SEABROOK — As twice-weekly budget hearings get under way, town officials were stunned to learn yesterday that Seabrook’s insurance carrier is raising health insurance premiums more than 26 percent for the 148 employees on its policies.
The figure came as a blow to Town Manager Bill Manzi and the Board of Selectmen, who along with many staffers have worked long hours reformatting and pulling together next year’s draft budget document. Manzi, who received notice of the increase right before yesterday’s 10 a.m. selectmen’s meeting, said the unprecedented hike is bad news.
Manzi said he could only guess at the causes for such an enormous increase. One reason is the possible impact of new federal requirements due to the implementation of national health care reform in the Affordable Care Act, he said. The other reason he could think of is the long-standing industry practice of establishing health insurance premiums based on the experience of the group insured, Manzi added.
Health insurance carriers use both the demographics of those insured — which includes age and lifestyle issues such as smoking — as well as the annual number of claims they pay and the amount.
Insurance costs have long been a bone of contention in town. In 2011, Seabrook officials worked for months to find a way to reduce the then-$3.2 million cost of insurance in the town’s $18 million annual operating budget. The town’s contracts with its unions mandate specific health insurance coverage.
A long-sought solution was believed to have been found in January 2012 with Lumenos, an innovative plan estimated to save the town about $750,000 over a three-year period due to an agreement with the unions.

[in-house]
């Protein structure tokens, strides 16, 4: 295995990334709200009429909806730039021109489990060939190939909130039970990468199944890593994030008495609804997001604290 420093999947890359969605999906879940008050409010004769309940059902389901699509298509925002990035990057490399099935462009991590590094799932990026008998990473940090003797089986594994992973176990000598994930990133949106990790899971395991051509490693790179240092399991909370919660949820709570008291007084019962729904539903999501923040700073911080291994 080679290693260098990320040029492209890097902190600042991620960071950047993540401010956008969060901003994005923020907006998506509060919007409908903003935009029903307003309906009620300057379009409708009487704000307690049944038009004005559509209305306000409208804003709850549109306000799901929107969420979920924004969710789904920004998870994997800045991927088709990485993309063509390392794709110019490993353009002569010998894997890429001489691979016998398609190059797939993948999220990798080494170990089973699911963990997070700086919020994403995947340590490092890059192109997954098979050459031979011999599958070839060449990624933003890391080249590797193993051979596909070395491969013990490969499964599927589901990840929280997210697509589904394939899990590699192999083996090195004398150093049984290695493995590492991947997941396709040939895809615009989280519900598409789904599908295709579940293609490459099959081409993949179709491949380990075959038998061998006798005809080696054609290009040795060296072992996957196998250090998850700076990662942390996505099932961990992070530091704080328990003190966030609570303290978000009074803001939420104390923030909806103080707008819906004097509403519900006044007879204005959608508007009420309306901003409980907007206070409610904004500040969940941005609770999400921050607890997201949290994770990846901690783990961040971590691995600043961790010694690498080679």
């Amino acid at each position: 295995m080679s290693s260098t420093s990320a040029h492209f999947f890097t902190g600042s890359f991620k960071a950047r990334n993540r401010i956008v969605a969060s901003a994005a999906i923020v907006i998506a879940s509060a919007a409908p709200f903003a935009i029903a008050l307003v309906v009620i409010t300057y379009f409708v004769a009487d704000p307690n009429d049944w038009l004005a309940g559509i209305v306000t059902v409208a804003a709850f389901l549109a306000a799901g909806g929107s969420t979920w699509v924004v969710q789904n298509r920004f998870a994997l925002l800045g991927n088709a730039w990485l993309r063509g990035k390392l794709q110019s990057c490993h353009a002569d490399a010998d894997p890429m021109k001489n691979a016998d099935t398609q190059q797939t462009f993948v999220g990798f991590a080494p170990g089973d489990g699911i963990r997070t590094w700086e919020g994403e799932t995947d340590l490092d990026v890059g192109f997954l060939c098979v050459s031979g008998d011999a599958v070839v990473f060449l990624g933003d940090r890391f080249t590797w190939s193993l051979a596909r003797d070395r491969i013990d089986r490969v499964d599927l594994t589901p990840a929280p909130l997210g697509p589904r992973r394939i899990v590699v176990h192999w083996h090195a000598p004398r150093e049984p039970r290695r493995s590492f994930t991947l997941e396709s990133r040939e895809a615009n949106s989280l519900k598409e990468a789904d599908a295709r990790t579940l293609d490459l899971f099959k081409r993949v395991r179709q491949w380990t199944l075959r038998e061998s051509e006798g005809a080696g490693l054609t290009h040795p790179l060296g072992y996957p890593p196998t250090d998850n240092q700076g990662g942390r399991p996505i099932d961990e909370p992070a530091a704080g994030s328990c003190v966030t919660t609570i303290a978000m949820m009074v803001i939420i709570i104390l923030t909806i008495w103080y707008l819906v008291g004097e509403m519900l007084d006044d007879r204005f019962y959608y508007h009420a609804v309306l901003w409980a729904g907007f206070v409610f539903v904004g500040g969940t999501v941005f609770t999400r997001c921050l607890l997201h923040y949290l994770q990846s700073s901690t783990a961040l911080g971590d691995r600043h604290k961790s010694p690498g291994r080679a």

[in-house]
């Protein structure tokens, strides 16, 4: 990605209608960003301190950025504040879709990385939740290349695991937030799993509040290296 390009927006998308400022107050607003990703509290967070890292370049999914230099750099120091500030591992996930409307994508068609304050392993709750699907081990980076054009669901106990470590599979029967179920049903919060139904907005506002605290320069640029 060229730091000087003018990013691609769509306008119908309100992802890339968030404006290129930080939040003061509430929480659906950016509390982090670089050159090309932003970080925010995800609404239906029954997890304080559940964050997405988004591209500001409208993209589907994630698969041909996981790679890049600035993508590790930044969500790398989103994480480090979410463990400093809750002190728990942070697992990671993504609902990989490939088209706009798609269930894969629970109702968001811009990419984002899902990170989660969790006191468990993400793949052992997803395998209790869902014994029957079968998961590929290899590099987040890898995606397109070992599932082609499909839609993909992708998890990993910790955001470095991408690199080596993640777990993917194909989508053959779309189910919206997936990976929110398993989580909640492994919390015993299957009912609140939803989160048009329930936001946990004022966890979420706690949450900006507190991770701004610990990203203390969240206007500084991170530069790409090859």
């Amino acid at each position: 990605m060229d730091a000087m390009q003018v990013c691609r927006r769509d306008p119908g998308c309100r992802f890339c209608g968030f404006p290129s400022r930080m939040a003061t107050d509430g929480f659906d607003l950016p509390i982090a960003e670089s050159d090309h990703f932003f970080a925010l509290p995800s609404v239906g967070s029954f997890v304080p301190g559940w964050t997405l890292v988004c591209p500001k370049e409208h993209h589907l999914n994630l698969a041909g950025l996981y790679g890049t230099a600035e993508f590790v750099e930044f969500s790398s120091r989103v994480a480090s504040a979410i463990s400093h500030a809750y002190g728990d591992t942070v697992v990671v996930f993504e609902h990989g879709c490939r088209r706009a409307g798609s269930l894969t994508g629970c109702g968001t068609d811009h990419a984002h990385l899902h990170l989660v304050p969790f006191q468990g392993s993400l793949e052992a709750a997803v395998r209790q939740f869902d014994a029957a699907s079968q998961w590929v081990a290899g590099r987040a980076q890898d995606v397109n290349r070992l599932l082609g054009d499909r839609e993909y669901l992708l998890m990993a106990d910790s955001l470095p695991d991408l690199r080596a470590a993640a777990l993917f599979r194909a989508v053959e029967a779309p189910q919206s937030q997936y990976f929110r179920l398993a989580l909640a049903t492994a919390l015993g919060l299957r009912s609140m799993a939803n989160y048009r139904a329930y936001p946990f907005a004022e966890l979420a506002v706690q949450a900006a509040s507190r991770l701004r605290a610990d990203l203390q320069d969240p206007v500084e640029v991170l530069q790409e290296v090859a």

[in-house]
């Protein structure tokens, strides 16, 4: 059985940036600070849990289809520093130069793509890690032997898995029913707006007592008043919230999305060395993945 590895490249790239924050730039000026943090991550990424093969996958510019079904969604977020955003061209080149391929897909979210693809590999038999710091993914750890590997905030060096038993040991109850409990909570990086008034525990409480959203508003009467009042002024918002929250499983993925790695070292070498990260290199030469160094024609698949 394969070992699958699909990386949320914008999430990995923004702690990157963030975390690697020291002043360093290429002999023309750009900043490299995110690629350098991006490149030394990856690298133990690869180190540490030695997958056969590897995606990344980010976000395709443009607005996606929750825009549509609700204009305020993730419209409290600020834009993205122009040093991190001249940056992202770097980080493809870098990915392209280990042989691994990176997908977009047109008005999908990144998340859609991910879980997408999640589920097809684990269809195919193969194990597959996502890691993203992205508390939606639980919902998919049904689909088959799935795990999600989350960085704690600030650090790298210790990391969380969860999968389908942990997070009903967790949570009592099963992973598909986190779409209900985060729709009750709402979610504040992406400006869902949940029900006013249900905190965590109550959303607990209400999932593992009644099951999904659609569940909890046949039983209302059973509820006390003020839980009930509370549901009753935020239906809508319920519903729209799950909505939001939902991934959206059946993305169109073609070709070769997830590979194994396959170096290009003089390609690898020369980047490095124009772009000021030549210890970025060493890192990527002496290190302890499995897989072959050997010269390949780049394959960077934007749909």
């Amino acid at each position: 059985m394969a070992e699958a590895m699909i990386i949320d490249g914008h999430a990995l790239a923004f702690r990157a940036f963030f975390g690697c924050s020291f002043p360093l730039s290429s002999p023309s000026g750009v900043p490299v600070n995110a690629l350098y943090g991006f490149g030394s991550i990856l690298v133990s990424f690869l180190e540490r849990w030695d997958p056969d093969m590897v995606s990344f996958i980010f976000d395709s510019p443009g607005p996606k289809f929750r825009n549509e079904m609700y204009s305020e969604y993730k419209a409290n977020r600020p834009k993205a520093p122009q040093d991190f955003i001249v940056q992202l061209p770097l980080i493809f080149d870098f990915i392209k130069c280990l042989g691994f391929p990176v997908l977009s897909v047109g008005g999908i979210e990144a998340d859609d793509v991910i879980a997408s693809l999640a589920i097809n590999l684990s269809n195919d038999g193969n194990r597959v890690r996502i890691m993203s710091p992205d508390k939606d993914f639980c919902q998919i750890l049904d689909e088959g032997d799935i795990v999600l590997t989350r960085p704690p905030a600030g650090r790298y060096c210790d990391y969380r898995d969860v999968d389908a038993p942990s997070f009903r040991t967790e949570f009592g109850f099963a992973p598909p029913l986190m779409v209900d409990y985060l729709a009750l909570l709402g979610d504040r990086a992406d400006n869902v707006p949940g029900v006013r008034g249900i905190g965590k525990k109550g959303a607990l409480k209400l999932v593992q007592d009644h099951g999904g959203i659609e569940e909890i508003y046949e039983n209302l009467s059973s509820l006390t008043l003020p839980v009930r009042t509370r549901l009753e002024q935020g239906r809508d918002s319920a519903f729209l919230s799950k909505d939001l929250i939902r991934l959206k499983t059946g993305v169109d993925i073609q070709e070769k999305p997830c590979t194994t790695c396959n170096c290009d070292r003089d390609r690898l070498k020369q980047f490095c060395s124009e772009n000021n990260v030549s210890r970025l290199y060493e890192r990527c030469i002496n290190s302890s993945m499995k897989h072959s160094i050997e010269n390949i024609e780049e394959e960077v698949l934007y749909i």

It is offered through Anthem/Blue Cross and Blue Shield of New Hampshire via the HealthTrust, the insurance arm of the N.H. Local Government Center, which also provides the other two plan options from BCBS that a few are still on: the expensive JY plan and lower-cost Blue Choice.
At the time of the switch, officials said Lumenos provided the same or better coverage than JY and Blue Choice plans, but at lower premium costs because it’s a high-deductible plan. An example cited indicated that by switching from the Blue Choice plan, which most employees had at the time, premiums would drop by 34 percent, representing a gross annual savings of $1.1 million.
Lumenos, which most employees opted for, offers family and two-person plans with the first $5,000 deductible and individual plans with $2,500 deductibles. The town covers the deductibles for each person on the plan, setting up individual third-party-administered accounts containing the cost for each employee on the Lumenos plan. When employees use their medical insurance, the deductible costs are paid out from the accounts. The money not used in the accounts would revert to the town.
It took longer than expected to establish the third-party administration system, but some savings should have been realized since most employees are on Lumenos.
The Local Government Center and HealthTrust have endured both political and financial turmoil since an August 2012 ruling requiring it repay its municipal clients $17.1 million from its workers compensation risk pool funds, which were found to be kept and utilized inappropriately. The payments are due Dec. 1, but the LGC has asked and extension, although the New Hampshire Attorney General’s office is urging the court not to postpone repayment.
Last month, HealthTrust executive director Peter Bragdon rejected the notion the company is preparing to file bankruptcy.